Conversations For Transformation: Essays Inspired By The Ideas Of Werner Erhard

Conversations For Transformation

Essays By Laurence Platt

Inspired By The Ideas Of Werner Erhard

And More


Afraid Of Nothing

Muir Beach, California, USA

Memorial Day, May 26, 2008

"For all the beauty there may be, I'll never throw away my soul; only for something I don't know that one may come on randomly."  ... Saint John Of The Cross read by  
This essay, Afraid Of Nothing, is the seventh in a group of sixteen on Nothing: It is also the first in a group of three written on Memorial Day: I am indebted to Nelson Rolihlahla Dalibhunga Madiba Tata (uBawom)Khulu Mandela who inspired this conversation.




There's no mistaking your first experience of yourself, your first experience of your true nature ie of Self. You're everything. You're nothing. You're ... everythingnothing  ...

First you're aghast ... then you're exuberant.

The moment of experiencing your true nature ie the moment of transformation  for the first time is really one of Life's most unfathomable, most miraculous gifts to human being.

You could say transformation, in this sense, is a matter of grace. You could also say it's a matter of luck. But if you did say it's a matter of luck when you had the experience, it probably wasn't transformation. It's true that transformation may be something you come upon randomly, unexpectedly, while exploring other options. But luck? Not likely. Grace? That's more like it.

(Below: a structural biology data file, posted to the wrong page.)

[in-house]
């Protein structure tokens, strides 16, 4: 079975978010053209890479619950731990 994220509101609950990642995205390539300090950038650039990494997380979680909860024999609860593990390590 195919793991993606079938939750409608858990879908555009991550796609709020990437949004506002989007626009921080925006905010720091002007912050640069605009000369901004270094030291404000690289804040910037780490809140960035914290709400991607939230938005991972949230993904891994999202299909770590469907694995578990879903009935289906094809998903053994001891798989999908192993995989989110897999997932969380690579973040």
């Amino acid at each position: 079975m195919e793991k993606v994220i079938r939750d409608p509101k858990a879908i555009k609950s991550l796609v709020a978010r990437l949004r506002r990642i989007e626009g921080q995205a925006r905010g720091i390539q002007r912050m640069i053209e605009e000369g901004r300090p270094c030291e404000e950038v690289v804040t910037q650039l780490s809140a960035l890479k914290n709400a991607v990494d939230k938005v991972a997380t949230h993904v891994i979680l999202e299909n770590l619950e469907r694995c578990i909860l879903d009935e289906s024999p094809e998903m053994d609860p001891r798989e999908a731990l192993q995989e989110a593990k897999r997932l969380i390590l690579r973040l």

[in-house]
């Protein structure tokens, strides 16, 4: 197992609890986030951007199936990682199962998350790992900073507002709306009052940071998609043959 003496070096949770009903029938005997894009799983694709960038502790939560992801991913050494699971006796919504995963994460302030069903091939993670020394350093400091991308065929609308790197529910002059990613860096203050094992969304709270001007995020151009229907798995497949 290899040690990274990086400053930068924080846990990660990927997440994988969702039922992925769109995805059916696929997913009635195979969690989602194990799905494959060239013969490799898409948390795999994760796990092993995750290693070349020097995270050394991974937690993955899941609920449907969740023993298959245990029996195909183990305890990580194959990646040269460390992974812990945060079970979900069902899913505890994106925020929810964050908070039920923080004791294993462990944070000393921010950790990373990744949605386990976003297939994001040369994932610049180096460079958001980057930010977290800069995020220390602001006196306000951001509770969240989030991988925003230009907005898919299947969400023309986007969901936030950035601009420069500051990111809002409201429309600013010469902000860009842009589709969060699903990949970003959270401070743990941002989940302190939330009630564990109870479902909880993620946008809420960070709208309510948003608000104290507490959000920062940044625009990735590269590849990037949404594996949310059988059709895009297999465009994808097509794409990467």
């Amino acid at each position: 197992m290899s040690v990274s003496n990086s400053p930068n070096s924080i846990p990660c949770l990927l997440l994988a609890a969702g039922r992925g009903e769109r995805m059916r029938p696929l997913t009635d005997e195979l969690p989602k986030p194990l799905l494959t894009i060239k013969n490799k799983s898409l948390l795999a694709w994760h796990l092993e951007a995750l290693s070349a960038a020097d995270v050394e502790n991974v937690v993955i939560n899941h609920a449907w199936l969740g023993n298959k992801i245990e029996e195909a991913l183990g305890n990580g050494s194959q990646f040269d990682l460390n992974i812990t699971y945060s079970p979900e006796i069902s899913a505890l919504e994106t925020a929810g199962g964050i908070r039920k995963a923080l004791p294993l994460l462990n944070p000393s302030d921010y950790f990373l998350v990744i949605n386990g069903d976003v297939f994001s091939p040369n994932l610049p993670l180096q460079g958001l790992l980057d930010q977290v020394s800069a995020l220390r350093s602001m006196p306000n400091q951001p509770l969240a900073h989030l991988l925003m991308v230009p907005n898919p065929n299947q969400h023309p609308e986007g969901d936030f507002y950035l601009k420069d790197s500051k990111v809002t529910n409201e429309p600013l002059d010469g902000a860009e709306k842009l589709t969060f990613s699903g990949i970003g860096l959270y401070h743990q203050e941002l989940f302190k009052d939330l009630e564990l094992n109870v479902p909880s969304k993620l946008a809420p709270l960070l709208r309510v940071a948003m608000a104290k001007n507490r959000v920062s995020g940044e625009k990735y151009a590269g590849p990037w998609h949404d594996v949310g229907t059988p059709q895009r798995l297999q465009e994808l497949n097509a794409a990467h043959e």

The thing about coming upon transformation as a matter of luck is unless you already were a clearing  for it, unless you'd invented a possibility  for it, you'd probably miss it, you'd probably not reach out to grab it immediately with both hands as fast as you could. It would pass you by like a stranger on a ship in the night. For me, the element of grace  rather than luck is pivotal. You reach for transformation, you're a stand  for the possibility  of transformation, and Life obligingly allows you to have it - but only for as long as you're a stand for the possibility of it. When you're no longer a stand for the possibility of transformation, it has no context  in which to show up ongoingly so it disappears.

Whichever comes first, transformation or a context for the possibility of transformation, the synchronicity  of both showing up together is best described as grace. When I say "grace", I assert grace is a quality which shows up when human  and divine  intersect. And although the descriptor "divine" may be overloaded with too many concepts, with too much already always listening  to be accurate, to be really useful, saying "grace shows up when human and divine intersect" is good enough for jazz.

Grace isn't luck. It's not even "good fortune". If you reduce grace to luck or to good fortune, you're not being responsible  for it. If there's one certain, surefire way to kill the culture in which transformation thrives, it's to not be responsible for it. Transformation simply doesn't work as a one time  change like an accomplishment  or like an attainment  followed by resting on one's laurels. In terms of living life transformed, not being continuously responsible for transformation is deadly.